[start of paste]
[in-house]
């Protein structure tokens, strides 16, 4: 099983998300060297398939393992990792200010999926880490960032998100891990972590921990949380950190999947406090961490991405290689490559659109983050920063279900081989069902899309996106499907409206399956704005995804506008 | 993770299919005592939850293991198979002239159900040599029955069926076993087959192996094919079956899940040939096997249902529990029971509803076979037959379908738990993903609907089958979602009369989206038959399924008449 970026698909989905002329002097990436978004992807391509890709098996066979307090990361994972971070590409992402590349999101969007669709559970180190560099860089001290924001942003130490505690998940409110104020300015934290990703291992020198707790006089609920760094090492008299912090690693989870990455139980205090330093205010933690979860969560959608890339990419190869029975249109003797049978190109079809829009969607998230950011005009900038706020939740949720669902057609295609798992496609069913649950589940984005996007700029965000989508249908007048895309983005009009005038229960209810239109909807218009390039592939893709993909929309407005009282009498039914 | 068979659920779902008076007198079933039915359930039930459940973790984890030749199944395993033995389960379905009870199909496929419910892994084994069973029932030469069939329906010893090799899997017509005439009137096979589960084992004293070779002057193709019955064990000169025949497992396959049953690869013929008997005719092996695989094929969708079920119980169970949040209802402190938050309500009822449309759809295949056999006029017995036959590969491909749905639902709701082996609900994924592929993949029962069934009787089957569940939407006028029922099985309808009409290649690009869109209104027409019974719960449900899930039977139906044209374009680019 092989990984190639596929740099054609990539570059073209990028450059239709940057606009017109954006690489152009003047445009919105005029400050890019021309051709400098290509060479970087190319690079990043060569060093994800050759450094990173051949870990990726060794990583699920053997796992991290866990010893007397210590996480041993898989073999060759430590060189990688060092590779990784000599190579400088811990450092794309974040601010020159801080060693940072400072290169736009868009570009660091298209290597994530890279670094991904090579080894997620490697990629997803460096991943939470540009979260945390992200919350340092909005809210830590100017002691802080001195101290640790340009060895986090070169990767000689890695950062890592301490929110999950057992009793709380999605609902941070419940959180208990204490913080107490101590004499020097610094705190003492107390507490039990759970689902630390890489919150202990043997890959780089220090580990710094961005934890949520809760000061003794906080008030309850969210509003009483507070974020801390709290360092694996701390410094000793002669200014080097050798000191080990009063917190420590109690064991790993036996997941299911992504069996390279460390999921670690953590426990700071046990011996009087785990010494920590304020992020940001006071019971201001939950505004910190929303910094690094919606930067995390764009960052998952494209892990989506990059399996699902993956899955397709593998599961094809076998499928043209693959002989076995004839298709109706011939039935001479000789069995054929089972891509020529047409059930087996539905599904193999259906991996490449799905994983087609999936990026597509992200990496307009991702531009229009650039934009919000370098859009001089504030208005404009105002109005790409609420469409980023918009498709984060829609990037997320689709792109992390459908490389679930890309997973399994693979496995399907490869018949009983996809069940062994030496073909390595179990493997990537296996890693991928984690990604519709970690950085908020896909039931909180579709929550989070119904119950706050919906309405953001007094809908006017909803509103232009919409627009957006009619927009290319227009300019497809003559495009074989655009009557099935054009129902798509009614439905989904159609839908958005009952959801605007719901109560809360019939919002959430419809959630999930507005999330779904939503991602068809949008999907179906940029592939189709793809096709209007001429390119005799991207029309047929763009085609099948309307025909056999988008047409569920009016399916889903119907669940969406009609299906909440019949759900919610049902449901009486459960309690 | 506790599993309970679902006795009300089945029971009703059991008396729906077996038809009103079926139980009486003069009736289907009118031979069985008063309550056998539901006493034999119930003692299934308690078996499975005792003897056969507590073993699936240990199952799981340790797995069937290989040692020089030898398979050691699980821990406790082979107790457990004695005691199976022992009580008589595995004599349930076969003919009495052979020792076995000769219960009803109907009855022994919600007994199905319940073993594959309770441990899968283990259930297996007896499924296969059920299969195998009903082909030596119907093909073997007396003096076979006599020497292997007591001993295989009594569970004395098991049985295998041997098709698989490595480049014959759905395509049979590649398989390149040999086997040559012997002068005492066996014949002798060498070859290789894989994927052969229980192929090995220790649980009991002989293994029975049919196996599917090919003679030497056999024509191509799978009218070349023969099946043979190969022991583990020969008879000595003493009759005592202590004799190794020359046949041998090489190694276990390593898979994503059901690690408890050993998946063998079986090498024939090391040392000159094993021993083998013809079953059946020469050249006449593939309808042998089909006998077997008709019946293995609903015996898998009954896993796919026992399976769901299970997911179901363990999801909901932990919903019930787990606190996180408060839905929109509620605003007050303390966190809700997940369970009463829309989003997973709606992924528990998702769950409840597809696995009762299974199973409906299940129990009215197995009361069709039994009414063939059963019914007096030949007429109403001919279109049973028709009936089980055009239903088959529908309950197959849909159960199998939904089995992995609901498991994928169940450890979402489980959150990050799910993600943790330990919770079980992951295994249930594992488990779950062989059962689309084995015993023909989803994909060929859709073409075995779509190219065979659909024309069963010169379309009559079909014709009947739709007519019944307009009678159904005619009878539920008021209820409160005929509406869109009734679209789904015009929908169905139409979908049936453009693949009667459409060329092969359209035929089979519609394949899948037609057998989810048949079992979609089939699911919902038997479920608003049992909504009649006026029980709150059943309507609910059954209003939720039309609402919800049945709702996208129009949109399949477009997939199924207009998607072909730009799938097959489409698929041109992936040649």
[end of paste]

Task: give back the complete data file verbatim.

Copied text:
[in-house]
């Protein structure tokens, strides 16, 4: 099983998300060297398939393992990792200010999926880490960032998100891990972590921990949380950190999947406090961490991405290689490559659109983050920063279900081989069902899309996106499907409206399956704005995804506008 | 993770299919005592939850293991198979002239159900040599029955069926076993087959192996094919079956899940040939096997249902529990029971509803076979037959379908738990993903609907089958979602009369989206038959399924008449 970026698909989905002329002097990436978004992807391509890709098996066979307090990361994972971070590409992402590349999101969007669709559970180190560099860089001290924001942003130490505690998940409110104020300015934290990703291992020198707790006089609920760094090492008299912090690693989870990455139980205090330093205010933690979860969560959608890339990419190869029975249109003797049978190109079809829009969607998230950011005009900038706020939740949720669902057609295609798992496609069913649950589940984005996007700029965000989508249908007048895309983005009009005038229960209810239109909807218009390039592939893709993909929309407005009282009498039914 | 068979659920779902008076007198079933039915359930039930459940973790984890030749199944395993033995389960379905009870199909496929419910892994084994069973029932030469069939329906010893090799899997017509005439009137096979589960084992004293070779002057193709019955064990000169025949497992396959049953690869013929008997005719092996695989094929969708079920119980169970949040209802402190938050309500009822449309759809295949056999006029017995036959590969491909749905639902709701082996609900994924592929993949029962069934009787089957569940939407006028029922099985309808009409290649690009869109209104027409019974719960449900899930039977139906044209374009680019 092989990984190639596929740099054609990539570059073209990028450059239709940057606009017109954006690489152009003047445009919105005029400050890019021309051709400098290509060479970087190319690079990043060569060093994800050759450094990173051949870990990726060794990583699920053997796992991290866990010893007397210590996480041993898989073999060759430590060189990688060092590779990784000599190579400088811990450092794309974040601010020159801080060693940072400072290169736009868009570009660091298209290597994530890279670094991904090579080894997620490697990629997803460096991943939470540009979260945390992200919350340092909005809210830590100017002691802080001195101290640790340009060895986090070169990767000689890695950062890592301490929110999950057992009793709380999605609902941070419940959180208990204490913080107490101590004499020097610094705190003492107390507490039990759970689902630390890489919150202990043997890959780089220090580990710094961005934890949520809760000061003794906080008030309850969210509003009483507070974020801390709290360092694996701390410094000793002669200014080097050798000191080990009063917190420590109690064991790993036996997941299911992504069996390279460390999921670690953590426990700071046990011996009087785990010494920590304020992020940001006071019971201001939950505004910190929303910094690094919606930067995390764009960052998952494209892990989506990059399996699902993956899955397709593998599961094809076998499928043209693959002989076995004839298709109706011939039935001479000789069995054929089972891509020529047409059930087996539905599904193999259906991996490449799905994983087609999936990026597509992200990496307009991702531009229009650039934009919000370098859009001089504030208005404009105002109005790409609420469409980023918009498709984060829609990037997320689709792109992390459908490389679930890309997973399994693979496995399907490869018949009983996809069940062994030496073909390595179990493997990537296996890693991928984690990604519709970690950085908020896909039931909180579709929550989070119904119950706050919906309405953001007094809908006017909803509103232009919409627009957006009619927009290319227009300019497809003559495009074989655009009557099935054009129902798509009614439905989904159609839908958005009952959801605007719901109560809360019939919002959430419809959630999930507005999330779904939503991602068809949008999907179906940029592939189709793809096709209007001429390119005799991207029309047929763009085609099948309307025909056999988008047409569920009016399916889903119907669940969406009609299906909440019949759900919610049902449901009486459960309690 | 506790599993309970679902006795009300089945029971009703059991008396729906077996038809009103079926139980009486003069009736289907009118031979069985008063309550056998539901006493034999119930003692299934308690078996499975005792003897056969507590073993699936240990199952799981340790797995069937290989040692020089030898398979050691699980821990406790082979107790457990004695005691199976022992009580008589595995004599349930076969003919009495052979020792076995000769219960009803109907009855022994919600007994199905319940073993594959309770441990899968283990259930297996007896499924296969059920299969195998009903082909030596119907093909073997007396003096076979006599020497292997007591001993295989009594569970004395098991049985295998041997098709698989490595480049014959759905395509049979590649398989390149040999086997040559012997002068005492066996014949002798060498070859290789894989994927052969229980192929090995220790649980009991002989293994029975049919196996599917090919003679030497056999024509191509799978009218070349023969099946043979190969022991583990020969008879000595003493009759005592202590004799190794020359046949041998090489190694276990390593898979994503059901690690408890050993998946063998079986090498024939090391040392000159094993021993083998013809079953059946020469050249006449593939309808042998089909006998077997008709019946293995609903015996898998009954896993796919026992399976769901299970997911179901363990999801909901932990919903019930787990606190996180408060839905929109509620605003007050303390966190809700997940369970009463829309989003997973709606992924528990998702769950409840597809696995009762299974199973409906299940129990009215197995009361069709039994009414063939059963019914007096030949007429109403001919279109049973028709009936089980055009239903088959529908309950197959849909159960199998939904089995992995609901498991994928169940450890979402489980959150990050799910993600943790330990919770079980992951295994249930594992488990779950062989059962689309084995015993023909989803994909060929859709073409075995779509190219065979659909024309069963010169379309009559079909014709009947739709007519019944307009009678159904005619009878539920008021209820409160005929509406869109009734679209789904015009929908169905139409979908049936453009693949009667459409060329092969359209035929089979519609394949899948037609057998989810048949079992979609089939699911919902038997479920608003049992909504009649006026029980709150059943309507609910059954209003939720039309609402919800049945709702996208129009949109399949477009997939199924207009998607072909730009799938097959489409698929041109992936040649």